Lifeguards who surf know what the water temperature is at any given time of year. They know the power of the waves. The are cognizant of the bottom conditions and if called upon can damn well handle a rescue board. Surfing is fun and so gets you in the water when you otherwise might opt for warm and fuzzy. A surfing workout will place the lifeguard in the most likely spot to make a rescue if that becomes necessary while on a workout. Lifeguards who surf will spend a lot of time at the beach off duty and at least one that I know of, Dillon Jones, made a great rescue and saved a life while surfing in some extremely difficult circumstances. When going out into something nasty and dangerous I feel confident with a lifeguard surfer coming to back me up.

You won't find many “stay dry” lifeguard surfers!

Like anything else that is fun, surfing on-duty needs to be done when appropriate and for the allotted amount of time with your area covered. That's where self discipline and supervision comes into play."

Your Servant,

Randy DeGregori,
Chief Lifeguard, Retired and still OWD.

("Ocean Wet Daily", Copyright Randy DeGregori 2011. All Rights Reserved. Used here with permission.)


In the photo below, Randy, is shown at the head of the table implementing the related OWD policies, while surfing in Fiji with his buds in 2007, of "Cerveza Wet Daily" and "Scarfing Up Post Surf Session Grub Daily".

(Photo above courtesy of Randy DeGregori, from an earlier blog post.)

Many thanks to Randy DeGregori for his great story and for yet another acronym to remember (OWD), albeit a very legit acronym.

And just in from Veteran Zuma Recurrent, Ed Heinrich:

"I remember one particular story about a morning swim at Zuma HQ about 1966. Unknown to the buoy swimmer, the dive team was out underwater near the workout buoy, Lt Burnside saw one lone swimmer from below, he came up and grabbed the unsuspecting lifeguard. The young guard did not worry about the cold water for a few frightened moments."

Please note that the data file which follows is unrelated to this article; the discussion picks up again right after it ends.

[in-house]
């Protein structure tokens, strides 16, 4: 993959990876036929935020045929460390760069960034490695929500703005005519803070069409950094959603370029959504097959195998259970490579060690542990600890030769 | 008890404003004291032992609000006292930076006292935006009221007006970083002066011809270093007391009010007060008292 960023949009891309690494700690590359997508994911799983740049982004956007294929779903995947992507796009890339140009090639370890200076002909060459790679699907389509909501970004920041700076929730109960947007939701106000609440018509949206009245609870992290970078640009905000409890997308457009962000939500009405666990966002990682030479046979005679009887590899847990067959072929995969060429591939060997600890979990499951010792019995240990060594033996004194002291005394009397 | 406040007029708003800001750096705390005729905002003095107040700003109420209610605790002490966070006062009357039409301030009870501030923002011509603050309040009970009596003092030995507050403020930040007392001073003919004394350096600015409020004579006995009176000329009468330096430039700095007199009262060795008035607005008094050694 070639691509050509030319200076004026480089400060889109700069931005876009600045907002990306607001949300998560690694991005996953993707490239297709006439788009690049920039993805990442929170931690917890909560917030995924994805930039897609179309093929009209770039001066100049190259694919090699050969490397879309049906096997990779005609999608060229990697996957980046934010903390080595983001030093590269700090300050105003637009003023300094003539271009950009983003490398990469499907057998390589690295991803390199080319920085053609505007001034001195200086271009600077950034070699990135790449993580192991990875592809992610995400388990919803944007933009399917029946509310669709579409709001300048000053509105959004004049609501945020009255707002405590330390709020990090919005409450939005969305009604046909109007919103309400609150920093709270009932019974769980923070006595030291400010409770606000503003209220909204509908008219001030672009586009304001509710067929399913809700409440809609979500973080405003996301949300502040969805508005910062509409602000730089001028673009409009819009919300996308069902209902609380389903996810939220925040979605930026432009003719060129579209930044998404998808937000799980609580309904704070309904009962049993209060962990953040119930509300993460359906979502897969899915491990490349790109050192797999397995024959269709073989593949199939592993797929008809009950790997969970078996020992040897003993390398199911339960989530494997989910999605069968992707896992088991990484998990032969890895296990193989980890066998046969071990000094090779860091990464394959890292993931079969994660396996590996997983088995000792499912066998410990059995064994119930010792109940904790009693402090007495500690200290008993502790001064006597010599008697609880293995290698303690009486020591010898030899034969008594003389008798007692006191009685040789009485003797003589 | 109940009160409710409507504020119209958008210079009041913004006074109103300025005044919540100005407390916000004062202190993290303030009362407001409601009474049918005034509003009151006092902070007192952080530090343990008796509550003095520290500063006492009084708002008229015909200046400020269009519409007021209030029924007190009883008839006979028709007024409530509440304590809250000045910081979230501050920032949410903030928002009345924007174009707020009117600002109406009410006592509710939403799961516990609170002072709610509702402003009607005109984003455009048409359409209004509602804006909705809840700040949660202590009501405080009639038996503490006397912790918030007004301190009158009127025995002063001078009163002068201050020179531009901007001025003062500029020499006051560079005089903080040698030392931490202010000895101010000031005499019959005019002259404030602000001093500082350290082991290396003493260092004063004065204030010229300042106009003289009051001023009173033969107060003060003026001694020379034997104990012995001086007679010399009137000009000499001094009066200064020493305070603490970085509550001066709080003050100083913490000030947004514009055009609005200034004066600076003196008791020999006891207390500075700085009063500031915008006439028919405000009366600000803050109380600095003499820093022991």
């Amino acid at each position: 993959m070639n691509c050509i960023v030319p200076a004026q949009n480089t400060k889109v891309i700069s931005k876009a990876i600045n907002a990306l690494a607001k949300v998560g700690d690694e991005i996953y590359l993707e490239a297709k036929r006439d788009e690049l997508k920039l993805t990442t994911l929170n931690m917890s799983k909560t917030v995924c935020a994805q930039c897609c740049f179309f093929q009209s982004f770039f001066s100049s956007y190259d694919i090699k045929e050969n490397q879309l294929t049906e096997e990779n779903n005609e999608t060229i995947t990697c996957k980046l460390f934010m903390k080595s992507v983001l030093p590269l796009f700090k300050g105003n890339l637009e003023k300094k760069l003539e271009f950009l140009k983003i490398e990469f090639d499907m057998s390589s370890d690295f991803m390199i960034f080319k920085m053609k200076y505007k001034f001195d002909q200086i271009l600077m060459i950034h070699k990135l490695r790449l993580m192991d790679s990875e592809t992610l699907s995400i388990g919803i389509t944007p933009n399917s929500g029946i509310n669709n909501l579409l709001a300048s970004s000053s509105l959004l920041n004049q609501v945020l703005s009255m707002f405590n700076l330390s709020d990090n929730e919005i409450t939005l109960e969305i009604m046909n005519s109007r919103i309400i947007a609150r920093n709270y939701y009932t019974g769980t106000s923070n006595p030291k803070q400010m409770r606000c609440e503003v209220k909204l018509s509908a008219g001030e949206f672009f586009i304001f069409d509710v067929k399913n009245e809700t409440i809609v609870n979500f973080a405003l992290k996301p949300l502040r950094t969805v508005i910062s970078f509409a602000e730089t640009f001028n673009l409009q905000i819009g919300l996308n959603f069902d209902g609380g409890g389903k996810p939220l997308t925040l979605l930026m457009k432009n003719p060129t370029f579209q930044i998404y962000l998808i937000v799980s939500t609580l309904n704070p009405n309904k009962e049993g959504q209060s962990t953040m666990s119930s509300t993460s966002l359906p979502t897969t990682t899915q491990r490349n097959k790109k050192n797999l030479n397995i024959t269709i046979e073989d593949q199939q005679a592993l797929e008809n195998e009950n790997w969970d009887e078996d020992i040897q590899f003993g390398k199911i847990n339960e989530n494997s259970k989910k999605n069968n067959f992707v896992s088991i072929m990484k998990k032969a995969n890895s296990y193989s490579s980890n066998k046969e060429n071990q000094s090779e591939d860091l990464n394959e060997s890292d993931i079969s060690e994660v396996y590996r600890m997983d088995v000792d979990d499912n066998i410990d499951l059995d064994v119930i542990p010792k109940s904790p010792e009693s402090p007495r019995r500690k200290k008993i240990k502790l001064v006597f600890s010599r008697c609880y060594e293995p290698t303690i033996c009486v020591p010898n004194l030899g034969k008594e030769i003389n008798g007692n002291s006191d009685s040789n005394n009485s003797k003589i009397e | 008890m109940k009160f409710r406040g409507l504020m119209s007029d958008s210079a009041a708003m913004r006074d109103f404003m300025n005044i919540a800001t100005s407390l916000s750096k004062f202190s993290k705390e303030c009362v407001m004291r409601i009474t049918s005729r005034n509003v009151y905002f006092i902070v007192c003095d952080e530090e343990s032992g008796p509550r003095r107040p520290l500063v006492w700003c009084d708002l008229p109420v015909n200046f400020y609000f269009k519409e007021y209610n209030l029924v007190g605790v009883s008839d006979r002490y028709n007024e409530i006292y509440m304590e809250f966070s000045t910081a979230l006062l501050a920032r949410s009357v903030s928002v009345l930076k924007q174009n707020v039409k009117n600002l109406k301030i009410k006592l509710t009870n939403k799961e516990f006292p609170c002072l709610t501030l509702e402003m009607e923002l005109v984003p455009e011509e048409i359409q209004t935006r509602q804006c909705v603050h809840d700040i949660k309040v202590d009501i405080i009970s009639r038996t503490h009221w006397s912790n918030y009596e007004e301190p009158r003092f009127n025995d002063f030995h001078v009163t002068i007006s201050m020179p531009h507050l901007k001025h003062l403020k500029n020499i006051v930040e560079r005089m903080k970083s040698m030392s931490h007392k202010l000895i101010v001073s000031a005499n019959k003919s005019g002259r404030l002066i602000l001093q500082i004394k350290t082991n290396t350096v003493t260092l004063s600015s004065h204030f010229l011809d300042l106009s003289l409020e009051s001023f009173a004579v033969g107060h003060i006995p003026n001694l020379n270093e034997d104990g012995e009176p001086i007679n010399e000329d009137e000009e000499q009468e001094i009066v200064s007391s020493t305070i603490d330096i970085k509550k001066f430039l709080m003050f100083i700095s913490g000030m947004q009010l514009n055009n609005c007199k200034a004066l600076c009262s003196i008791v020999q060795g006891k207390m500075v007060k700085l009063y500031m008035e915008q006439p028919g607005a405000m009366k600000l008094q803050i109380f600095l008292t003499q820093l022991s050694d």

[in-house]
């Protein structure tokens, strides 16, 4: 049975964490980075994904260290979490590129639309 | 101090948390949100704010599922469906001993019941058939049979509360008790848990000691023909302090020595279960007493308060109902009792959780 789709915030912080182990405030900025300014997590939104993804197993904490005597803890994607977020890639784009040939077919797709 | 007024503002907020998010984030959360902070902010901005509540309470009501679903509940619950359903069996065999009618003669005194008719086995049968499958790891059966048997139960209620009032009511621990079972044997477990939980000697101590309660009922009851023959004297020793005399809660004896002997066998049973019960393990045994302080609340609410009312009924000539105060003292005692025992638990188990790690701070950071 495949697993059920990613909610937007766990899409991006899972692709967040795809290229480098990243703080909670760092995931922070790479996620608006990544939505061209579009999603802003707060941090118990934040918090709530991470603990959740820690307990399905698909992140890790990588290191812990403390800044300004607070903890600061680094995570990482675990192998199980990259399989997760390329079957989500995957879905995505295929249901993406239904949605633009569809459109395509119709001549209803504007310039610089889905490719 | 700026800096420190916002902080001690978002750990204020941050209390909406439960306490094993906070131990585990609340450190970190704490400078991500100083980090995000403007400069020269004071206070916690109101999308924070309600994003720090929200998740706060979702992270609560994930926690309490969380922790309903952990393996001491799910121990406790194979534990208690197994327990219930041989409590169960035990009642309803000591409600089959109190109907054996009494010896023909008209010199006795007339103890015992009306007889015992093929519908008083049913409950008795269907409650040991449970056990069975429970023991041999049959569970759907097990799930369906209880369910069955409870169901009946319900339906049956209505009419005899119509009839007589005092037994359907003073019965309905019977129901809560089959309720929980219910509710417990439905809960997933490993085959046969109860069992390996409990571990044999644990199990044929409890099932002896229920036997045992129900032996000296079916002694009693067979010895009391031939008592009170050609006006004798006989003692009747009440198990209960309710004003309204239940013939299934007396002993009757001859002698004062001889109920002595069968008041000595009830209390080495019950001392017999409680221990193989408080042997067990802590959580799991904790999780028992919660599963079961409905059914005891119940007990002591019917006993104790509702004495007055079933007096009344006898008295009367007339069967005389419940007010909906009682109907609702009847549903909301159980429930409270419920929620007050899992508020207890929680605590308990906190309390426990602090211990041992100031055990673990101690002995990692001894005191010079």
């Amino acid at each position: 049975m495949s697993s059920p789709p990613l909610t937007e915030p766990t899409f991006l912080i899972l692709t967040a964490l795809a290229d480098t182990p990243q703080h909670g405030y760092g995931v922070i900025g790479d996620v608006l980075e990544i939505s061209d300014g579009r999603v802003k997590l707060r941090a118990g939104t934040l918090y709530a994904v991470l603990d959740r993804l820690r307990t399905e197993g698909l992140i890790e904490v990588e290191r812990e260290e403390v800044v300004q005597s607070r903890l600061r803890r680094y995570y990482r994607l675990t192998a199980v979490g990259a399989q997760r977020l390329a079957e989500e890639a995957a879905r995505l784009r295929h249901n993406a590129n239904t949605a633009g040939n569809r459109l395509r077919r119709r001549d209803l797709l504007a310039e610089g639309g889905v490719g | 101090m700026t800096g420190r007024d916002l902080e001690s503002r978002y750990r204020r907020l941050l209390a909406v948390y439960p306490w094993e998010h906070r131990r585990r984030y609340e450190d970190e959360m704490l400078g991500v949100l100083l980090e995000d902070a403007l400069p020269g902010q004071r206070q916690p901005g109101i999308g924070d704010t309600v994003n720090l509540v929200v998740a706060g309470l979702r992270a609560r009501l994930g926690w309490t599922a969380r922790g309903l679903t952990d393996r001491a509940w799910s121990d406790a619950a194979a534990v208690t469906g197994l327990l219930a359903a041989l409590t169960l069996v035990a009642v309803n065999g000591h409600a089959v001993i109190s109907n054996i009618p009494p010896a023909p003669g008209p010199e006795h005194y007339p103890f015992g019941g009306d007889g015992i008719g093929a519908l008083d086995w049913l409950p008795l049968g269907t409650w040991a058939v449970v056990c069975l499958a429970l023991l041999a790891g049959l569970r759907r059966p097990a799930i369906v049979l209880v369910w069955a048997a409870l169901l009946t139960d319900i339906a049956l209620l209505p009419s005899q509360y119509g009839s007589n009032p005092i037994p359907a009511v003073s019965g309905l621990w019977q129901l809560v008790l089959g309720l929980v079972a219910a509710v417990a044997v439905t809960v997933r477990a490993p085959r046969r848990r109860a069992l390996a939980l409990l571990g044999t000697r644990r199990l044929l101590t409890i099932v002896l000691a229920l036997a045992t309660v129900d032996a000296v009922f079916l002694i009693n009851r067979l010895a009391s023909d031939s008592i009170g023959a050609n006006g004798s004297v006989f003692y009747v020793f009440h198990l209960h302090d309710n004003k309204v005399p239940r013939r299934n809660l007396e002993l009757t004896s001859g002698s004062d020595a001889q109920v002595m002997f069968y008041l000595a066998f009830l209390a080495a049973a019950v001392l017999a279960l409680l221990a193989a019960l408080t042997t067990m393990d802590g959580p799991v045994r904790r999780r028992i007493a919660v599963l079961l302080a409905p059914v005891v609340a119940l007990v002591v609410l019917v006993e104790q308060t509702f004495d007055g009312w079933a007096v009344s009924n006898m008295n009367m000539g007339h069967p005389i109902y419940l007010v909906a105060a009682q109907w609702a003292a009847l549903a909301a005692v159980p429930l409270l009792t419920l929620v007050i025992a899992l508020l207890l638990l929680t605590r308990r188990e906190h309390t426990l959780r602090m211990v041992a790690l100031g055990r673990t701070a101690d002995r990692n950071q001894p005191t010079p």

Ed Heinrich
Zuma rookie 1965


Thanks Ed! 10-4

Until next time.....

"County Recurrent" News

("County Recurrent" Old School Churchill Fins In Hand At Zuma, Friday, 10.01.2010, implementing the DeGregori OWD policy).

Service • Training • Commitment

*** Keeping the County Recurrent "in the loop"..... whether he/she likes it or NOT ! ***

DISCLAIMER: County Recurrent is not affiliated with nor sponsored by LACOLA or LACoFD.

*** PLEASE forward to other Recurrents, past and present, so that we can add them to our mailing list. ***

*** OPT IN *** Just send us an email and we will add you to the list.

***** ***** ***** ***** *****


William Maguire said...

Thanks again Randy! IT is a great article. I had a conversation with Capt. John Larsen in July this past summer after I tested the swell
at SMS T-28, 27, 26, 25 and 24 on July 5th. Big strong powerful surf and a bit cold too ! I went in at T-28, got my fins on by the time the
lateral swept me to T-27, waited on a set, then swam out in the infamous T-26 rip, was playing around and whupping it up and hand signaling the T-26 guards and not paying attention to the NEXT SET !!!..... which I then had to duck under (glad it was 4 waves and not 5). The third wave was the biggest and meanest and the primordial sound of the breaking wave behind in the dark with my hands grabbing sand 10 feet down was very impressive. The long and short of the conversation a few days later with John Larsen was that I was glad I went out in it because
I needed the practice. John then said that is why he is in the water everyday!... in keeping with your same philosophy. It's got to be second nature. 10-4

Nick said...

While working ZUMA beach I didn’t surf much. I made it a point to go in the water during on my shift. Unlike Donnie Olson who went in the water no matter what the weather conditions… he was in the water every shift!